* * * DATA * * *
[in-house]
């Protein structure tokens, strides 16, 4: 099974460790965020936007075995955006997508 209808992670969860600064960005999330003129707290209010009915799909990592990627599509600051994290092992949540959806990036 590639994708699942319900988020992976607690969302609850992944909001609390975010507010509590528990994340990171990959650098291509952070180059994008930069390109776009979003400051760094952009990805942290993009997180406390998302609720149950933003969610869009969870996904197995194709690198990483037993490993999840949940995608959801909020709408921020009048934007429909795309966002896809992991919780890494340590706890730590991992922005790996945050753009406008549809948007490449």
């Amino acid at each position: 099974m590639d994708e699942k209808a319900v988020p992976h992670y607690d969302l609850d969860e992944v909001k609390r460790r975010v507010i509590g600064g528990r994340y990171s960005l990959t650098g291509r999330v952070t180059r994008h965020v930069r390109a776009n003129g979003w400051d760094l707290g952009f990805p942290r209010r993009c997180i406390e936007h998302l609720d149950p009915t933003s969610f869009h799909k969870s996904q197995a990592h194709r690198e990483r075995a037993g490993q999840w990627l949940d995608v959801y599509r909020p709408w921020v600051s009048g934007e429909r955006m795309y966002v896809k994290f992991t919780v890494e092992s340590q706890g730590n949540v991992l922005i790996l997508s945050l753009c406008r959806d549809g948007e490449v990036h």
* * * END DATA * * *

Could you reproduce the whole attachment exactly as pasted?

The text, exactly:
[in-house]
């Protein structure tokens, strides 16, 4: 099974460790965020936007075995955006997508 209808992670969860600064960005999330003129707290209010009915799909990592990627599509600051994290092992949540959806990036 590639994708699942319900988020992976607690969302609850992944909001609390975010507010509590528990994340990171990959650098291509952070180059994008930069390109776009979003400051760094952009990805942290993009997180406390998302609720149950933003969610869009969870996904197995194709690198990483037993490993999840949940995608959801909020709408921020009048934007429909795309966002896809992991919780890494340590706890730590991992922005790996945050753009406008549809948007490449």
């Amino acid at each position: 099974m590639d994708e699942k209808a319900v988020p992976h992670y607690d969302l609850d969860e992944v909001k609390r460790r975010v507010i509590g600064g528990r994340y990171s960005l990959t650098g291509r999330v952070t180059r994008h965020v930069r390109a776009n003129g979003w400051d760094l707290g952009f990805p942290r209010r993009c997180i406390e936007h998302l609720d149950p009915t933003s969610f869009h799909k969870s996904q197995a990592h194709r690198e990483r075995a037993g490993q999840w990627l949940d995608v959801y599509r909020p709408w921020v600051s009048g934007e429909r955006m795309y966002v896809k994290f992991t919780v890494e092992s340590q706890g730590n949540v991992l922005i790996l997508s945050l753009c406008r959806d549809g948007e490449v990036h």